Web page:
The missing magnetic morphology term in stellar rotation evolution
Harvard-Smithsonian Center for Astrophysics, 60 Garden St. Cambridge, MA 02138, USA
Received: 22 February 2016
Accepted: 19 July 2016
Aims. This study examines the relationship between magnetic field complexity and mass and angular momentum losses. Observations of open clusters have revealed a bimodal distribution of the rotation periods of solar-like stars that has proven difficult to explain under the existing rubric of magnetic braking. Recent studies suggest that magnetic complexity can play an important role in controlling stellar spin-down rates. However, magnetic morphology is still neglected in most rotation evolution models due to the difficulty of properly accounting for its effects on wind driving and angular momentum loss.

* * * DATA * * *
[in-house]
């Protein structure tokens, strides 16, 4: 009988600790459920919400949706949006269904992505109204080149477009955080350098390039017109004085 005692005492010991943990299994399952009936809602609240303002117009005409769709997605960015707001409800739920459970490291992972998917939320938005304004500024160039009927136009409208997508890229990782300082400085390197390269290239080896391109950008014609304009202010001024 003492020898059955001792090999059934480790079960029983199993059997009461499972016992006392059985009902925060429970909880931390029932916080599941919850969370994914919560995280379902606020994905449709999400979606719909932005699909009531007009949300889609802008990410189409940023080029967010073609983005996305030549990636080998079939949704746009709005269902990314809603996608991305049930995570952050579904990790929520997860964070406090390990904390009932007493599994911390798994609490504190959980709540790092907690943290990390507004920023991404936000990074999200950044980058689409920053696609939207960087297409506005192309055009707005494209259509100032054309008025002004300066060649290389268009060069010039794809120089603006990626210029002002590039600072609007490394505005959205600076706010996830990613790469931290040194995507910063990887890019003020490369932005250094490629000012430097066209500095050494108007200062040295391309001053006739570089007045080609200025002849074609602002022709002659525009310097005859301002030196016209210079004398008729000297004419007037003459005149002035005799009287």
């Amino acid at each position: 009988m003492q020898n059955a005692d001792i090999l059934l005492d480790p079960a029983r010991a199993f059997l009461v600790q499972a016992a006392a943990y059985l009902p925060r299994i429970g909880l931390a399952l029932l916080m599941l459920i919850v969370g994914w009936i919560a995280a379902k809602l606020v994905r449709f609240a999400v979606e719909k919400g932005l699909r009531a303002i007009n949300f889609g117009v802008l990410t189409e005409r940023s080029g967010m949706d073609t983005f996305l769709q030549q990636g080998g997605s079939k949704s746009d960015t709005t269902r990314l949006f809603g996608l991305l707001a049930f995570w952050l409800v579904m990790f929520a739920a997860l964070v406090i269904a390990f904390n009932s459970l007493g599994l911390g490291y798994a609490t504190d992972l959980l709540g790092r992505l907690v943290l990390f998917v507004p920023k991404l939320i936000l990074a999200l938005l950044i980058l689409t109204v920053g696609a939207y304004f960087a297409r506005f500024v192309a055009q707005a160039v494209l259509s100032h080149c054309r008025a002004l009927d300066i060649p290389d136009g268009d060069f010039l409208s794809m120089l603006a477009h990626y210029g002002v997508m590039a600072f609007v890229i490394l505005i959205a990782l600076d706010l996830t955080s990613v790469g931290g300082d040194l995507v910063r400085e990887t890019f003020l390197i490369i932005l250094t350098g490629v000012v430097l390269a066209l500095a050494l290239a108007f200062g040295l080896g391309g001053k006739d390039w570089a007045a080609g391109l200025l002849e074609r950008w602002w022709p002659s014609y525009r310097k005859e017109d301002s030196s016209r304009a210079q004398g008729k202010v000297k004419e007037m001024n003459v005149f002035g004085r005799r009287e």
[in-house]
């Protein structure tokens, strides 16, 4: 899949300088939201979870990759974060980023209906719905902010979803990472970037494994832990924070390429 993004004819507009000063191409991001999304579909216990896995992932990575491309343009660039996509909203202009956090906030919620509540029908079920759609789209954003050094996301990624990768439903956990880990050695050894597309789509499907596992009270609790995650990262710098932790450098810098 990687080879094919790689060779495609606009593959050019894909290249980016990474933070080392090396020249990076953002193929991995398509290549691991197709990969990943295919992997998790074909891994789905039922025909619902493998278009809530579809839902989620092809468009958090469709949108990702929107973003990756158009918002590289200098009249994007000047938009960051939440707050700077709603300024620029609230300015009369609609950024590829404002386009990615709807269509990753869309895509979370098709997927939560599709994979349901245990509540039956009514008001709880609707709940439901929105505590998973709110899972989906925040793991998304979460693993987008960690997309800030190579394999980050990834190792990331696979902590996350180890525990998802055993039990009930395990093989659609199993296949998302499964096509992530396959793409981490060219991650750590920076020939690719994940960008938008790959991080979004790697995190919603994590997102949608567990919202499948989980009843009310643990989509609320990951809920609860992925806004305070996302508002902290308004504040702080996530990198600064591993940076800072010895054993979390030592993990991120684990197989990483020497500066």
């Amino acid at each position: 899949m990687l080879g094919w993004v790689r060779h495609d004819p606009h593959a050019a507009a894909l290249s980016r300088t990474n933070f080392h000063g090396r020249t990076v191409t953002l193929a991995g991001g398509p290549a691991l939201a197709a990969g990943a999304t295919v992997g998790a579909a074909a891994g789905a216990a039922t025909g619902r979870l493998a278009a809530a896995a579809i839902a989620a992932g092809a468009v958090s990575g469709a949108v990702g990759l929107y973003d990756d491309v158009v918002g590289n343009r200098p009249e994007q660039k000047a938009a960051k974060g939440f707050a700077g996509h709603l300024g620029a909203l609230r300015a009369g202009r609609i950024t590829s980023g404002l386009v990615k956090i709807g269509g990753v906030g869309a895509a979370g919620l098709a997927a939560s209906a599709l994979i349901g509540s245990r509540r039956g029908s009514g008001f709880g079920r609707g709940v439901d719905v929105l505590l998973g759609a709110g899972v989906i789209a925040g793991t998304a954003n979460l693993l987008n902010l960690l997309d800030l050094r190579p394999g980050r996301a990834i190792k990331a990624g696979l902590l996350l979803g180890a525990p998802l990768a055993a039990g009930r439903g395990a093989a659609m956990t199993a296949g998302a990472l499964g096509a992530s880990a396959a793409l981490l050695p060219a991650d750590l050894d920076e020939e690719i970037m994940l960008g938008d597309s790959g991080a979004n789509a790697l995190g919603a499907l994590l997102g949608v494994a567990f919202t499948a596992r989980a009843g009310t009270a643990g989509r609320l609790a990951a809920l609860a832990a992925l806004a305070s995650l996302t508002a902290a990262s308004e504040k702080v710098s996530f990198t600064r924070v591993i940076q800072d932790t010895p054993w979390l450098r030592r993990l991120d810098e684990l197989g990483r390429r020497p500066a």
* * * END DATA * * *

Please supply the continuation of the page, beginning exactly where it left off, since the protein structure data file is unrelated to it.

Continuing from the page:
Methods. Using state-of-the-art magnetohydrodynamical magnetized wind simulations we study the effect that different distributions of the magnetic flux at different levels of geometrical complexity have on mass and angular momentum loss rates.
Results. Angular momentum loss rates depend strongly on the level of complexity of the field but are independent of the way this complexity is distributed. We deduce the analytical terms representing the magnetic field morphology dependence of mass and angular momentum loss rates. We also define a parameter that best represents complexity for real stars. As a test, we use these analytical methods to estimate mass and angular momentum loss rates for 8 stars with observed magnetograms and compare them to the simulated results.
Conclusions. Magnetic field complexity provides a natural physical basis for stellar rotation evolution models requiring a rapid transition between weak and strong spin-down modes.
Key words: magnetic fields / magnetohydrodynamics (MHD) / stars: activity / stars: rotation
© ESO, 2016